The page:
2019

Health Care Article Missed Some Valuable Points

Maureen Bisognano's article "New Skills Needed in Medical Leadership" (June 2000, p. 32) made some good suggestions about improving health care quality. However, the fact that the article didn't address the following issues means that its recommendations are not likely to bring substantial improvement.

1. Numerous studies demonstrate a substantial "practice makes perfect" relationship between hospital volume and patient outcomes. Taking advantage of these findings would require hospitals and their associated physicians to restrict product offerings when in reality, they are both more inclined to expand into areas of less and less familiarity.

Similarly, studies have also found that hospital intensive care physician specialists (intensivists) significantly improve outcomes. While this approach does not impair hospital revenues, it does threaten many physicians and thus is often strongly opposed as well.

2. Traditional "fee-for-service" medicine rewards poor quality by paying more for extended, repeated and additional services incurred as a result of not doing it right the first time. Thus, significant quality improvement would likely reduce the income of many hospitals and physicians.

3. Physicians often do not follow best practices. For example, despite research findings that the use of beta-blocker drugs following a heart attack increases the probability of survival up to 40%, one recent study found that only 21% of eligible patients received them. One reason for such findings is that medicine is a very broad, complicated and constantly changing field. Unfortunately, many physicians view use of best practice medicine guides as an affront to their autonomy, and if sufficiently pressured by hospital administrators, can retaliate by taking their patients elsewhere and/or forcing a change of management.

4. Theoretically, health maintenance organizations (HMOs) are in a much better position to bring about constructive change. For example, they could help direct patients to appropriate high volume providers and hospitals and force improved best practice compliance through practice audits. Unfortunately, severe federal and state limitations on patients' ability to sue HMOs for malpractice reduce their incentive to do so.

5. There is currently little or no credible, readily available information to help consumers evaluate health care outcomes and thus motivate improvement.

So, how can we significantly improve health care quality? We must start by remembering that, for reasons similar to the preceding, significant quality improvement in areas other than health care did not originate from within. Instead, it was led/forced by knowledgeable and dissatisfied customers. Major employers represent some of health care's strongest customers, have strong motivation and leverage to bring about change, and can act quickly. Employers must:

1. Educate their employees and retirees on the "practice makes perfect" findings of credible academic research and ensure that their employees have appropriate alternatives. Similarly, employers should require hospitals to use intensivists in their critical care areas.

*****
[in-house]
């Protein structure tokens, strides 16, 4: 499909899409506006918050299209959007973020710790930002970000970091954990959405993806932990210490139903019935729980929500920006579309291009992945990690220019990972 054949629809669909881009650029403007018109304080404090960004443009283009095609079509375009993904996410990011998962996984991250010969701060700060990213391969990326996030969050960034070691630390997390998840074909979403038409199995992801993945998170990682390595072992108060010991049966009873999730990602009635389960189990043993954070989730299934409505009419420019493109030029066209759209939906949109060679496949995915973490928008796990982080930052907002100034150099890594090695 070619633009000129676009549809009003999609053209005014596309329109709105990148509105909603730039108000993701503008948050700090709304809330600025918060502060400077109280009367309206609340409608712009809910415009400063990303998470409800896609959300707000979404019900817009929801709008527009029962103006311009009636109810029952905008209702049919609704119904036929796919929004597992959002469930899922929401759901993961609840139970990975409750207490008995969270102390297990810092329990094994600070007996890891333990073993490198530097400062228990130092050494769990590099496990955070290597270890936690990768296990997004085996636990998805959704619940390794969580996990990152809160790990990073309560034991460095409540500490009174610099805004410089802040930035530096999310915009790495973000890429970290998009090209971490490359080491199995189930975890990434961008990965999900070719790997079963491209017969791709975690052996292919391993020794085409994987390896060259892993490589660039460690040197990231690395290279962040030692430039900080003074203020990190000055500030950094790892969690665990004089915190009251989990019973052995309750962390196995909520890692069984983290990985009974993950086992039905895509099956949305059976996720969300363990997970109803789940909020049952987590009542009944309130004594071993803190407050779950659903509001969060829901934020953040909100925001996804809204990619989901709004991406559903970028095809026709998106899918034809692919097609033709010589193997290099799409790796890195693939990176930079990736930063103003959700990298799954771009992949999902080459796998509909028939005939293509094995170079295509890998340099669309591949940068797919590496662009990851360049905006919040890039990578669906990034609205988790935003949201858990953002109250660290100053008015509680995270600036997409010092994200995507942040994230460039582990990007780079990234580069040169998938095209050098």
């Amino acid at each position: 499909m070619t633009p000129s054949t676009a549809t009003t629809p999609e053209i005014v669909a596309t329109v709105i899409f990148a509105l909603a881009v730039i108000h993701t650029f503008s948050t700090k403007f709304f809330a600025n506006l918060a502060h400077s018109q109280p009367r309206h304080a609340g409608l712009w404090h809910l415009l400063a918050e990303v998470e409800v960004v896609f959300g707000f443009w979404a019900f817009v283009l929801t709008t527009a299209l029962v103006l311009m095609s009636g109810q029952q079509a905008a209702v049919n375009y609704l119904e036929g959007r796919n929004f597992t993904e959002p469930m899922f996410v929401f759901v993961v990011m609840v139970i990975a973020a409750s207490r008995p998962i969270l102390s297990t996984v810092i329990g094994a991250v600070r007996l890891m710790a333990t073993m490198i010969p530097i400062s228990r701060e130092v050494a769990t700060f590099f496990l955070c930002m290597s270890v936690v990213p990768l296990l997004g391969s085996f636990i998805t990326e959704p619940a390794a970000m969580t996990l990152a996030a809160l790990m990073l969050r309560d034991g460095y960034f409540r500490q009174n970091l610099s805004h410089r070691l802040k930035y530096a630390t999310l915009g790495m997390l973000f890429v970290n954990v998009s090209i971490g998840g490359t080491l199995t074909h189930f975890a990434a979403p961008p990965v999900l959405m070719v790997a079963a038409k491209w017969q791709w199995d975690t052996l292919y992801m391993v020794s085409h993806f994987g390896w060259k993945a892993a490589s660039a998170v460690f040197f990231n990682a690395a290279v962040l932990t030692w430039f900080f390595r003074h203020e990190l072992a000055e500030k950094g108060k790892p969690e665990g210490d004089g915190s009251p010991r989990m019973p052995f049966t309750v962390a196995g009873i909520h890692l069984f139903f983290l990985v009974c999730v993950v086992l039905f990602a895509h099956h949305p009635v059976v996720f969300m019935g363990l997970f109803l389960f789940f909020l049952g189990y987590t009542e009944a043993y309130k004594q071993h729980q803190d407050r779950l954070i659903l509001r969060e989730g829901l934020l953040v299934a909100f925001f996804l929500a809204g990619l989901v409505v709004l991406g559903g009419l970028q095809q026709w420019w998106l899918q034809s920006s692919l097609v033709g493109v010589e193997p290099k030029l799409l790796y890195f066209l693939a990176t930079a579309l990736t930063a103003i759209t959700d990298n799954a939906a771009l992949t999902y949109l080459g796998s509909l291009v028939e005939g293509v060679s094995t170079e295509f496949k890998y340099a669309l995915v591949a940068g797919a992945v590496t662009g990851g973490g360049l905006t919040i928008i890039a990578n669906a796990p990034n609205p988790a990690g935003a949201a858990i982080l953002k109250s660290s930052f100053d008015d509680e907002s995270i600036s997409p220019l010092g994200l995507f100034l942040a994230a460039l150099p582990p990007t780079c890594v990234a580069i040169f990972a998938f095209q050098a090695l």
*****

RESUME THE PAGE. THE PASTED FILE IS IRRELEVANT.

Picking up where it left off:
2. Require rigorous, regular medical practice audits at the hospital and HMO level, with the results disclosed to the employers' beneficiaries.

3. Require that hospitals significantly reduce medication errors (a major source of quality problems) by direct physician entry of medication orders and automatic computer analysis of those orders for appropriateness. This approach has been demonstrated to be effective and was also recommended in the article "A Trio for Quality" (Paul M. Schyve, M.D., June 2000, p. 53).

The result would be that health care outcomes would substantially improve, and employers and beneficiaries would benefit from reduced health care costs and improved health status.

LOYD ESKILDSON
Scottsdale, AZ 
eskildsonloyd@hotmail.com
 


Teams Won't Succeed Without Certain Conditions

I have a few comments on the article "Creative Thinking for Surprising Quality" by Paul E. Plsek (May 2000, p. 67). The brainstorming technique was first used in America to accomplish two equally important goals: solve problems and begin the turning on of a work force long ignored and needing a great many behavioral issues addressed. The human concepts inherent in the technique accomplished the following:

1. Brainstorming training provided the opportunity to explain and demonstrate why and how the tool worked. It began the important task of letting workers know that the company cared about them.

2. Once into the sessions, it soon became clear to team members that their collective abilities were truly becoming the synergistic reality they were taught about in the beginning. This realization helped to build the inclusive benefits of brainstorming: a greater sense of teamwork, safety and belonging.

3. Worker motivation was slowly unleashed in the safety and success of these sessions.

4. Participants then began to feel an ownership of their jobs, teams and companies.

5. Participants felt so personally validated that they began to explore further avenues of personal growth, including getting more education and becoming more involved in other activities.

The cumulative effects of these activities produced a complete win-win outcome for the worker and the company. But however magical these early brainstorming activities seemed to be, there were several conditions associated with their success. Without these conditions most efforts at creating teams did not and will not succeed. The conditions were:

1. Team members must volunteer or be randomly selected. It later became clear that work units evolved into the most effective teams. Handpicking the sharpest workers to do anything sends a bad message to the others, affording them little opportunity or motivation for growth.

2. All members must be trained in both the techniques of brainstorming and in underlying group dynamics. There are simple ways to transfer understandable knowledge about how certain things make team members feel and behave.

3. A facilitator with a good understanding of group dynamics must constantly monitor the team's behavior, spot any negative influences and determine what training or other action is needed to improve the condition. The same holds true for positive influences.

4. Every proposal emanating from the team must be recognized by management and implemented when possible. When that's not possible, management must explain why.

Creativity was and is an important product of the human processes inherent in a properly trained and supported brainstorming activity. Experienced quality professionals have long considered brainstorming as an almost essential part of early team development and of worker development in general.

Situational variations of solid quality tools are extremely desirable. However, these variations need not replace the tools, just fall into line with other variations that already exist.

BILLIE R. MARCUM